A troubled young man returns to the town he fled as a youth and is forced to confront his past (and the town's difficult future) in this gorgeous Sesotho language western.
Years ago, in the heart of the apartheid era, young Tau was a fiery, idealistic boy. Aching to be a man and chafing to be a hero fighting against the injustice on display all around him, Tau and his youthful friends would dream of a life as rebel fighters struggling against oppression. A life as the Five Fingers Of Marseilles.
But real life is seldom as simple as dreams, and dreams have a tendency to corrupt. Years later, Tau still has the fire though the ideals were left behind decades before. Apartheid has gone but justice has not come in its stead and after years of drifting aimlessly, Tau decides it is finally time to come back home to Marseilles. And while he never became the hero he dreamed of, Tau may prove to be exactly the reluctant hero that Marseilles needs.
There is a wave of talent about to crest in South African cinema, a wave that will completely redefine the international perception of what African cinema can be. And right at the vanguard of that wave is director Michael Matthews with his sumptuous western FIVE FINGERS FOR MARSEILLES.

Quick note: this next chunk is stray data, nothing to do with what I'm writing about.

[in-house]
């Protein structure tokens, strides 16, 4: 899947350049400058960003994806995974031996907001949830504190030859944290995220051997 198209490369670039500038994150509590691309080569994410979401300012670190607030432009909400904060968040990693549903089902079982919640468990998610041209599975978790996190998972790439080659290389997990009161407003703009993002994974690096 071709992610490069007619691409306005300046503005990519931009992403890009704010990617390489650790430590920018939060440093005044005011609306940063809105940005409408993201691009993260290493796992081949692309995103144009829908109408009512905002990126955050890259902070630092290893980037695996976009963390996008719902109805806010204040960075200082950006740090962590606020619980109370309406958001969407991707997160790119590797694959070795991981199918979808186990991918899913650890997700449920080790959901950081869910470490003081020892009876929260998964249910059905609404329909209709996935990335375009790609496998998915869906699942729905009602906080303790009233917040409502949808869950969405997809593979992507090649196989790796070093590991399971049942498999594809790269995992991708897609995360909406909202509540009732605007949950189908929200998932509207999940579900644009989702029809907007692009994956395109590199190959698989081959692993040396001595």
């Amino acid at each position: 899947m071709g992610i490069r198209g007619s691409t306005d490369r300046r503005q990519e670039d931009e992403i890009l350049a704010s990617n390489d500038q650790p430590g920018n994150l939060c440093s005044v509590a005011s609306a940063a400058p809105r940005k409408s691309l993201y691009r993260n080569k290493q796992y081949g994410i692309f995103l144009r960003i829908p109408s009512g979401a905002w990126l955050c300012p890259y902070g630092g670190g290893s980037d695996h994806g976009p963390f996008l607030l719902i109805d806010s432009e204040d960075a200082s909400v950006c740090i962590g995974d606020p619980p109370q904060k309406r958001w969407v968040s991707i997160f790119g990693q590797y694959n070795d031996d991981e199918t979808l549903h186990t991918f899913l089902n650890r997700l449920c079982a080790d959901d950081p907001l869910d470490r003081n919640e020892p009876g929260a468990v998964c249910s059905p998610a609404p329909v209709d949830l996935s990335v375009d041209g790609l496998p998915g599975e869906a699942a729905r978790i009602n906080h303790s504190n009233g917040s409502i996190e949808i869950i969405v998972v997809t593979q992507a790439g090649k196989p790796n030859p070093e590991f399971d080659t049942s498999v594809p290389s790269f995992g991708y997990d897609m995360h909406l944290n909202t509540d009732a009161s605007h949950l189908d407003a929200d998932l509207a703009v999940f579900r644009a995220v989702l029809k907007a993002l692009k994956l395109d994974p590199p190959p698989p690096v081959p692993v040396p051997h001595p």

Shot entirely in the Sesotho language and taking enormous advantage of the stunning vistas of South Africa's Eastern Cape, Matthews' debut feature takes the tropes of the classical western and gives them fresh life by transposing them into the murky moral world of post-apartheid South Africa, a country where the idealistic dream of the Rainbow Nation is quickly sliding away into cynicism. There are no true heroes in this world, only varying degrees of corruption, complacency and acceptance. It's a world where the oppressed have become the oppressors and heroism comes accompanied less by ideals than with a baffled sense of “how the hell did we end up here?” It is a gorgeous, complex world and one of the most striking debuts of recent years. (Todd Brown)